Hagel: U.S.-led strikes against ISIS may help Assad
Hagel noted that Washington was pursuing a long-term strategy, which opposes any role for Assad in the future of Syria
U.S. Pentagon chief Chuck Hagel warned on Thursday that Syrian President Bashar al-Assad may “benefit” from U.S.-led airstrikes targeting the Islamic State of Iraq and Syria (ISIS) group, one of the regime’s foes.
“As we and the coalition go after ISIS to help the Iraqis secure their government, but also the Middle East, yes, Assad derives some benefit of that, of course,” Hagel said.
However, he noted that Washington was pursuing a long-term strategy, which opposes any role for Assad in the future of Syria.
The U.S. is leading an international anti-ISIS coalition, which has been raiding ISIS targets in Iraq and Syria since mid-September.
Besides the airstrikes, the Free Syrian Army – another opponent of Assad’s regime – has been battling the extremist group on the ground.
In Iraq, the Iraqi forces and armed tribesmen have also been battling the group, in an attempt to resist its advancement.
In addition, Kurdish Peshmerga troops started entering theSyrian town of Kobane on the border with Turkey, with the mission of helping fighters inside the Kurdish town try to break the siege by ISIS who launched an attack on Kobane six weeks ago.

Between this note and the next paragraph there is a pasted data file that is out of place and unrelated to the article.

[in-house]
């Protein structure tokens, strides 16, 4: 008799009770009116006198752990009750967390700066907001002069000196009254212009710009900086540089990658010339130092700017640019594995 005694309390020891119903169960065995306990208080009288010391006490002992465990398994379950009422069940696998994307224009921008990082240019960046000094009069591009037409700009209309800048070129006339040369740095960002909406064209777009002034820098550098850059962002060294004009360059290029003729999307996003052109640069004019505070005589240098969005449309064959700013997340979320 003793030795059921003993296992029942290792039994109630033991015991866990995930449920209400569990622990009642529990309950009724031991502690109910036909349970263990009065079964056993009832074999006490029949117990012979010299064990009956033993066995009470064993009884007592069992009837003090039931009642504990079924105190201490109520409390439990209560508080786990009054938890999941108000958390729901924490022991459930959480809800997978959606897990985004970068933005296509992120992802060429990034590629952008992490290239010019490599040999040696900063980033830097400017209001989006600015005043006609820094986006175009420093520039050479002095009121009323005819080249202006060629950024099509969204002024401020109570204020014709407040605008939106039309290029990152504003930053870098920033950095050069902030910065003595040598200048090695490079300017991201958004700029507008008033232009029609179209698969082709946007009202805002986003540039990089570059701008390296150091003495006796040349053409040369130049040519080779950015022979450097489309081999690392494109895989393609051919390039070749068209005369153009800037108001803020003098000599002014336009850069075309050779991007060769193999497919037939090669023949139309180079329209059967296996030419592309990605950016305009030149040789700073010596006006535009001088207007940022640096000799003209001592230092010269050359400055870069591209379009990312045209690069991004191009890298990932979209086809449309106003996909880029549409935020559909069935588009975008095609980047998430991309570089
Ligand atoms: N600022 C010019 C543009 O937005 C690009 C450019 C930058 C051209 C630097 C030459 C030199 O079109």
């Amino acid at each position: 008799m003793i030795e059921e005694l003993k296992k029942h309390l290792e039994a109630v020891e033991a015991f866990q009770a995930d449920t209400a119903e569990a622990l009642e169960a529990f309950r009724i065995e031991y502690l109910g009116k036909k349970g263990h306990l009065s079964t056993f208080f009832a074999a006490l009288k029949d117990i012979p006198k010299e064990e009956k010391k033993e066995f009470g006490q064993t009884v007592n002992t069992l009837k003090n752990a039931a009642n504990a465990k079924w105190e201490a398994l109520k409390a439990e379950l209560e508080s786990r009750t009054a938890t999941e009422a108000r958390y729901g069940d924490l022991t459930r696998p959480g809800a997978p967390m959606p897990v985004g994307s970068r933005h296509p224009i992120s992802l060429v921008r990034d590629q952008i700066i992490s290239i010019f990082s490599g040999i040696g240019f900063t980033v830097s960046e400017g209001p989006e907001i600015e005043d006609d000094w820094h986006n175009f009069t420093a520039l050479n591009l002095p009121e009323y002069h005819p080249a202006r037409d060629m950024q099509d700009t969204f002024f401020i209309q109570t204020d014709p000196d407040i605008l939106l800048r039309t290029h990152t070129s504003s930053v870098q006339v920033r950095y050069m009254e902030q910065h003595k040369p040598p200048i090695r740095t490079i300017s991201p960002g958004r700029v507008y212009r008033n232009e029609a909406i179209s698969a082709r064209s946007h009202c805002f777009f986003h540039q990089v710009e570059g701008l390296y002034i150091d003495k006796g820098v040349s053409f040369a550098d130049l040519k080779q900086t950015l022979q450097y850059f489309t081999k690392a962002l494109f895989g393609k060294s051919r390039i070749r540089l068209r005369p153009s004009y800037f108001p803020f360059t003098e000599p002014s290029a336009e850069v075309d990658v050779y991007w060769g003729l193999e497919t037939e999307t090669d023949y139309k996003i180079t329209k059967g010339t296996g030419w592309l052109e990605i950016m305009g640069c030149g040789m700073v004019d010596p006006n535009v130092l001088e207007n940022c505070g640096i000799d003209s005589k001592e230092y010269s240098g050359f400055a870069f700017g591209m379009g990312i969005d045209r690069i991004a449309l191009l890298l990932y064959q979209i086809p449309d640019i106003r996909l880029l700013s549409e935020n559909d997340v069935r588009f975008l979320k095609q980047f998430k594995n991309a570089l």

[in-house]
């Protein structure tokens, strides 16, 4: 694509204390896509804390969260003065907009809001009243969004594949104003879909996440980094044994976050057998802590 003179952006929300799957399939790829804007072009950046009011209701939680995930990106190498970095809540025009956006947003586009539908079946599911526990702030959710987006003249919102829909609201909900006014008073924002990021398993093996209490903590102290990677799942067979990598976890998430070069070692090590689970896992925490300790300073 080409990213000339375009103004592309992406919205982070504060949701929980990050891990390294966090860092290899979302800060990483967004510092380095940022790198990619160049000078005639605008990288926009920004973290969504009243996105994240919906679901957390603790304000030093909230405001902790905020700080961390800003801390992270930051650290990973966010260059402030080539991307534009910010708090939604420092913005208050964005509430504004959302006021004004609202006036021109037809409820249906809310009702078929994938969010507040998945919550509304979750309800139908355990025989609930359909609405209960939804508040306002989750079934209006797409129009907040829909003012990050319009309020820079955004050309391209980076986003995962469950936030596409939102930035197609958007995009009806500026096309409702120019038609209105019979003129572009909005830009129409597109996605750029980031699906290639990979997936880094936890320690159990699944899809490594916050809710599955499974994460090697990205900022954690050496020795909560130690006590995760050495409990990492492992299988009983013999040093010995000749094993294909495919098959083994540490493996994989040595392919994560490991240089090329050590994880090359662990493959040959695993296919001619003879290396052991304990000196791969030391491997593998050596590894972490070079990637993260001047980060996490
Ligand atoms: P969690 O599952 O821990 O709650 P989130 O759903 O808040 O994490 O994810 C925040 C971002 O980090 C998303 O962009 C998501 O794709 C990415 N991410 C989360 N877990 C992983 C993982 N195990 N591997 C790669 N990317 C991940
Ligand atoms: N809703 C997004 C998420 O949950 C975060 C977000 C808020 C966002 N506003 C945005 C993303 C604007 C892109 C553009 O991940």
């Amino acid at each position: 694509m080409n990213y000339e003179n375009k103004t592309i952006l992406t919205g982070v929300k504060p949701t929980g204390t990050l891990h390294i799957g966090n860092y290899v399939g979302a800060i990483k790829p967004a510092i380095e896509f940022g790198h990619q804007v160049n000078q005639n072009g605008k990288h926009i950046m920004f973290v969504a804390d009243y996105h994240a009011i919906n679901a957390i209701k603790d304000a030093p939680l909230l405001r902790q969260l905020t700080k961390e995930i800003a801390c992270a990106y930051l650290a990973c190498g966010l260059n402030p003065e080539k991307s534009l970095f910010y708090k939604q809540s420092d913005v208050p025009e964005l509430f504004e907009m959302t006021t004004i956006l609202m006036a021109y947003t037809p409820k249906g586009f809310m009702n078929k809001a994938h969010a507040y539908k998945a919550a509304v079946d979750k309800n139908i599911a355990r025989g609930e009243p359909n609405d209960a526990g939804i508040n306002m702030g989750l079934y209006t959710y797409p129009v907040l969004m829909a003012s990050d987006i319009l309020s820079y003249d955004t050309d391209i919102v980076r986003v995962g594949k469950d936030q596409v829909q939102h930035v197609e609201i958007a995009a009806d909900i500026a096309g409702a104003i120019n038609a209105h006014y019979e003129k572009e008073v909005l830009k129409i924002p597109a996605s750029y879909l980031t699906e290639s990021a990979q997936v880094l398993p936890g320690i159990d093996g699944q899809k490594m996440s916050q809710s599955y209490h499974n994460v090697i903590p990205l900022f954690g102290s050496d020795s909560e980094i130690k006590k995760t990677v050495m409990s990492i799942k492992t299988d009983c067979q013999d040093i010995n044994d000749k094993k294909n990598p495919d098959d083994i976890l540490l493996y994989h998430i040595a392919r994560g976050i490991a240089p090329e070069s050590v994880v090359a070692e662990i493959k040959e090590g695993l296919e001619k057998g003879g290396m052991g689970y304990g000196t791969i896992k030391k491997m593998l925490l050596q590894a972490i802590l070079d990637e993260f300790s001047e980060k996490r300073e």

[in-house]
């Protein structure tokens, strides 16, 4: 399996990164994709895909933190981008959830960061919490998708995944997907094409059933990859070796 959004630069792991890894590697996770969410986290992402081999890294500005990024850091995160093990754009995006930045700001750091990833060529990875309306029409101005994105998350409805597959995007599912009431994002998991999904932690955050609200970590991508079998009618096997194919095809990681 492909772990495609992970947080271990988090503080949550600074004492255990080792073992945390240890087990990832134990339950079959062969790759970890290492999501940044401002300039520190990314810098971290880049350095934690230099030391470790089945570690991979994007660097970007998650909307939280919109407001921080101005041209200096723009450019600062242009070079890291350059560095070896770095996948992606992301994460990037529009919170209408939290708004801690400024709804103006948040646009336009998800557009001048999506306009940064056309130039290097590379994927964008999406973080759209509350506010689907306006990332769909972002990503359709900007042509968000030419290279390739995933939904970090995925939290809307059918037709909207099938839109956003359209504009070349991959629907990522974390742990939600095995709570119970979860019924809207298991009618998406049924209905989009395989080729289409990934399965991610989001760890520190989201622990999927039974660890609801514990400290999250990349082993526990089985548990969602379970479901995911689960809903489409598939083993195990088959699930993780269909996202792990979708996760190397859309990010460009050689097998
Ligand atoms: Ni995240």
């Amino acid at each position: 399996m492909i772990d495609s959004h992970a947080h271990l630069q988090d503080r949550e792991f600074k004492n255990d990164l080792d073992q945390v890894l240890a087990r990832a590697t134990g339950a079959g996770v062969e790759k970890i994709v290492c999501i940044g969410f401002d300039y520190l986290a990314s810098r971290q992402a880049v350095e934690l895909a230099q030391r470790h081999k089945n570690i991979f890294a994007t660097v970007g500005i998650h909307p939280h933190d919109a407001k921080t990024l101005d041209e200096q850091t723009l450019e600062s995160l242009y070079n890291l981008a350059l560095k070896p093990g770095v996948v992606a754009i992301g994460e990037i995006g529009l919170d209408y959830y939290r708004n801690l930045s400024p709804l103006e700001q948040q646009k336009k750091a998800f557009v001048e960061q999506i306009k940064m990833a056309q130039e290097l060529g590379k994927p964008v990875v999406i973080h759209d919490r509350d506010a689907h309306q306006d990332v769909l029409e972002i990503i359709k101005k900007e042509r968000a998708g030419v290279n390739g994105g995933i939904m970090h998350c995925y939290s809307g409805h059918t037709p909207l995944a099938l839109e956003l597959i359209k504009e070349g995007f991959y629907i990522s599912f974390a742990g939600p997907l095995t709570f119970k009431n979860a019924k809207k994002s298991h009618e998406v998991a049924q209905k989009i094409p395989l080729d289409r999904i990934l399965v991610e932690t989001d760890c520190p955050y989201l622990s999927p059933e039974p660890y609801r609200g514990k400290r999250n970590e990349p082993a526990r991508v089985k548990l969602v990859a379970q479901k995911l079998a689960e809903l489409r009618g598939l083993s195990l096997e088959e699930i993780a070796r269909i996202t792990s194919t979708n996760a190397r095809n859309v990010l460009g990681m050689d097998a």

Activists say there are currently some 1,000 Syrian Kurdish fighters and more than 3,000 jihadists in the Kobane area. Most civilians have fled.
In addition to seizing swathes of land in Iraq and Syria, and achieving measurable advancements in both countries, ISIS has been carrying out ruthless executions and attacks on civilians and soldiers who have tried to resist them.
Their latest display of brutality was through killing more than 220 Iraqis, from the tribe of Abu Nimr, which had opposed the group’s takeover of territory west of Baghdad.
Two mass graves were discovered on Thursday containing hundreds of bodies belonging to the Sunni Muslim tribe. that ISIS had seized this week. The captives, men aged between 18 and 55, had been shot at close range, witnesses said.
Hagel called the massacre a “brutal reality of what we’re dealing with.”
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